The Heritage and Science Park downtown is a city plaza that hosts the famous Pizzeria Bianco, the historic Rosson house, and the highly visited Arizona Science Center, among a few other small shops and eateries. Two buildings in this plaza comprise the Arizona Science Center—the Science Center proper, which dominates the plaza with its concrete modern architecture, and its recent addition—Create, a makerspace that occupies the building that once was the Phoenix Museum of History. 
The Phoenix Museum of History existed since the 1920s but moved into its 20,000-square-foot space in Heritage Square in 1996, after a city of Phoenix bond granted $8 million for the new building. The museum hosted exhibits about “indigenous cultures, subsequent settlers, and the evolution of modern city life.” When the economic recession hit, the museum’s funding was cut (between $50,000 and $100,000 a year), and in the summer of 2009, the museum closed its doors to the public due to the deadly combination of being under-funded and under-visited.
An AZCentral article from June 2009 stated, “the board [of the Phoenix Museum of History] voted to explore a merger with the nearby Arizona Science Center (emphasis mine).” Science Center CEO Chevy Humphrey was quoted saying the two institutions hope to “explore joint opportunities to enhance our mutual offerings and the overarching mission that we both share.” She also added, we “are excited to explore the tremendous potential and long-term benefits this opportunity presents for us to better serve our Arizona communities.” 
It sounded like a beautiful partnership between two educational institutions—a benevolent institution willing to help its unfortunate neighbor for the sake of the public good. But is that what actually happened?
As an Arizona Science Center intern, I set out in the hopes of using my connections with the staff to engage in conversation about the relationship between the Phoenix Museum of History and Arizona Science Center. As it turned out, very few current employees at the Science Center had much information about the almost decade incorporation of collections from the Phoenix Museum of History. One person who did was current Director of Exhibits, Matt Schwartz.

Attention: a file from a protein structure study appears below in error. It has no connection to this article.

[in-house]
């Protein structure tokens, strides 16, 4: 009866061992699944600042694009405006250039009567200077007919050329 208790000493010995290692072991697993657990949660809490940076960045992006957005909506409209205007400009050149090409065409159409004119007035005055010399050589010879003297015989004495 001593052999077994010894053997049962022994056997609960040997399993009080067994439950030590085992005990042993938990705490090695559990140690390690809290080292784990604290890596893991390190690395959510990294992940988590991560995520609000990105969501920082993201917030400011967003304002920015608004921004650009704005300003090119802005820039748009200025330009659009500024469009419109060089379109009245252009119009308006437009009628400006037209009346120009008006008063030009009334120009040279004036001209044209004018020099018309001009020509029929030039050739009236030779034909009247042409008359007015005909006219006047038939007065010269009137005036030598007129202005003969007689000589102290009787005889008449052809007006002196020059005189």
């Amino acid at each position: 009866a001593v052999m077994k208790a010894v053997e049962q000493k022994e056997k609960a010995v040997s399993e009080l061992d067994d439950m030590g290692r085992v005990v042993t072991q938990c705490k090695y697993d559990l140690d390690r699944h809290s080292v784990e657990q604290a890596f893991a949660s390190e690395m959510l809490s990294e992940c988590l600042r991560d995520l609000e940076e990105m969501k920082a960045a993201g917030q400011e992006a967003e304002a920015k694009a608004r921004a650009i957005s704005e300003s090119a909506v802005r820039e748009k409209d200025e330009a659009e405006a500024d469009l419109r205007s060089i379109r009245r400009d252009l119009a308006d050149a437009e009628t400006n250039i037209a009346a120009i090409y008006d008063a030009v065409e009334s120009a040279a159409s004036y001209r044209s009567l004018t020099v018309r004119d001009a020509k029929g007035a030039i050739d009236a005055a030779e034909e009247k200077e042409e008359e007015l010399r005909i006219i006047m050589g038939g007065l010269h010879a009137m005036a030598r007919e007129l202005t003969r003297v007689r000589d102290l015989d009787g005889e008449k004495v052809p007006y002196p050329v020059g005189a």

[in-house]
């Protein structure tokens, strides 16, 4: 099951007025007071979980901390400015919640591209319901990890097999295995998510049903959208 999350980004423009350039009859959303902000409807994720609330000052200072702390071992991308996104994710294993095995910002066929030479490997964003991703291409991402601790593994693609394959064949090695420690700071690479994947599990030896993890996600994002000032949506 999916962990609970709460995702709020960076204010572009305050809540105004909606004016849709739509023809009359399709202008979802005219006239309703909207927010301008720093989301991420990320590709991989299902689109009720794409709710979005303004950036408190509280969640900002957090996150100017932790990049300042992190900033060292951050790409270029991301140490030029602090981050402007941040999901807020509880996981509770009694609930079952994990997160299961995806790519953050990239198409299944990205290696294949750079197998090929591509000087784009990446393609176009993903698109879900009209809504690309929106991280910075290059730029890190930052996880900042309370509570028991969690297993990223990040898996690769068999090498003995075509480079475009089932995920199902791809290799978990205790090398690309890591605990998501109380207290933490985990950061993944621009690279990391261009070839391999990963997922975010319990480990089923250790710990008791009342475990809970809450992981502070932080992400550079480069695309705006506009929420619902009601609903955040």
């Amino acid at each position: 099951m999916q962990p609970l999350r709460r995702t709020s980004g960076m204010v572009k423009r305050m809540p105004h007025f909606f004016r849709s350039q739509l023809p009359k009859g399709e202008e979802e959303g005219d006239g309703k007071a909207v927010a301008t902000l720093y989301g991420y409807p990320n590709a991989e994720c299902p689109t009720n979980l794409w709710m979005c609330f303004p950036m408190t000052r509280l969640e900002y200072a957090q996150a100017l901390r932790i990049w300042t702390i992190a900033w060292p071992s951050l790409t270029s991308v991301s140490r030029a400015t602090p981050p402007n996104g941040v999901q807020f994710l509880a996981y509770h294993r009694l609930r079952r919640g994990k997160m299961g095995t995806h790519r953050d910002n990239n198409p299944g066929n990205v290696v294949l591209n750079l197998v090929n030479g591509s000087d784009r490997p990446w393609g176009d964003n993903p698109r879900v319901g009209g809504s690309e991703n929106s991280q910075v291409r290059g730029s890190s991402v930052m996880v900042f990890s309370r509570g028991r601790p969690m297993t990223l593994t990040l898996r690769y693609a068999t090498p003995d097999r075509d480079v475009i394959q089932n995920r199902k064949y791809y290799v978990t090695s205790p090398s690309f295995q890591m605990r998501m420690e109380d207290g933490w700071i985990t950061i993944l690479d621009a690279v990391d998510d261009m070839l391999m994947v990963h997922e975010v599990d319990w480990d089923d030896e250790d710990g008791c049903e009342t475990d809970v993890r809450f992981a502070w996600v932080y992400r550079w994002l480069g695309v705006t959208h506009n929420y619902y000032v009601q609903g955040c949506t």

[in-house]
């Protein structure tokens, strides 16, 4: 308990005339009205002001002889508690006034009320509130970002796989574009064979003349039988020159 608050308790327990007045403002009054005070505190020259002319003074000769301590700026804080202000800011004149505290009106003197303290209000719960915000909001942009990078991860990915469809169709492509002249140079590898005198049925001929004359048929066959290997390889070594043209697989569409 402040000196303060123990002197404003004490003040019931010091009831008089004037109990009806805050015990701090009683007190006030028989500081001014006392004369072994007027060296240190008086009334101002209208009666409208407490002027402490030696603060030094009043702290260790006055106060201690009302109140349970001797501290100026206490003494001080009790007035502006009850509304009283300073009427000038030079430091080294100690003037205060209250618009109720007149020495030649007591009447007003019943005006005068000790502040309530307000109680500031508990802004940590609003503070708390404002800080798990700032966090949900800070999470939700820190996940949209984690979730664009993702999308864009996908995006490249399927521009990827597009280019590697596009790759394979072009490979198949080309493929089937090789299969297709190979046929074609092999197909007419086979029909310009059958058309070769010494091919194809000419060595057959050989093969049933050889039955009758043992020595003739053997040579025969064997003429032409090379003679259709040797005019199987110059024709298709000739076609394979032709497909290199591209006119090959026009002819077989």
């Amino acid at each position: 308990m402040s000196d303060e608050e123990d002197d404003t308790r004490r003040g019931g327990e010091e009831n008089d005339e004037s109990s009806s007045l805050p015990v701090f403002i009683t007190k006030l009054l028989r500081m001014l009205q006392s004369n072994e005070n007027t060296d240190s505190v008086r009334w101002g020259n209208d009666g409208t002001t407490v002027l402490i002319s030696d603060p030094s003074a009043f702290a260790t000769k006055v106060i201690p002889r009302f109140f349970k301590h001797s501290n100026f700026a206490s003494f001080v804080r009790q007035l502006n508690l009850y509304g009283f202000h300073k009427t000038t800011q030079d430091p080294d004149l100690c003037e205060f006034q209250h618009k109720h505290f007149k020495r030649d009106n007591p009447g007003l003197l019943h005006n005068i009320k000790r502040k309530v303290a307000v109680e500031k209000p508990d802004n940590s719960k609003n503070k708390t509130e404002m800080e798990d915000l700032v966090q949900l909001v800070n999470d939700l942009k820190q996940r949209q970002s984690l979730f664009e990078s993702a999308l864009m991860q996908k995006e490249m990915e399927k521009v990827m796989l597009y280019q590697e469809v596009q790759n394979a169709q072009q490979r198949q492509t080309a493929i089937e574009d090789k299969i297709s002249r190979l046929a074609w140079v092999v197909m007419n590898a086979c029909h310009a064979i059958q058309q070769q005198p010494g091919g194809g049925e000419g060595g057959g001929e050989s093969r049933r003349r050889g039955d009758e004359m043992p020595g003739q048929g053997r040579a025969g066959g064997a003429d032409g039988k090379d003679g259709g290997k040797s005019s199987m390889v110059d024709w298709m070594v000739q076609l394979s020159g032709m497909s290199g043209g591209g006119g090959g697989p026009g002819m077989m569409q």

Schwartz confirmed what I suspected upon reading Ms. Humphrey’s words about both museums working together under joint mission statements—Arizona Science Center wanted to purchase the Phoenix Museum of History to have the building, not the collection within it. However, in order to acquire the Phoenix Museum of History’s building, the Science Center had to accept a few stipulations from the city. Because Heritage and Science Park is owned by the city, and the Phoenix Museum of History’s collections belong to the city, the collection had to remain available to the city’s residents. Basically, the Science Center could have the building as long as they agreed to devote a certain amount of space to the Museum of History’s artifacts.
The Arizona Science Center was hungry to expand, and in exchange, became the unwilling stewards of the collection. The closest someone comes to “officially” in charge of the collection is Mr. Schwartz, although he shared they were looking for someone who could better organize, catalogue, and oversee the collection. This, of course, depends on further funding.
For now, most of the collection rests in climate-controlled, locked, archived storage. Only about five percent is on display within the Science Center. While that does sound small, most museums can only display a small percentage of their total collections. To meet the requirements of square footage on display, they’ve been very creative and mostly have enormous decals that provide background historical information to relevant science exhibits.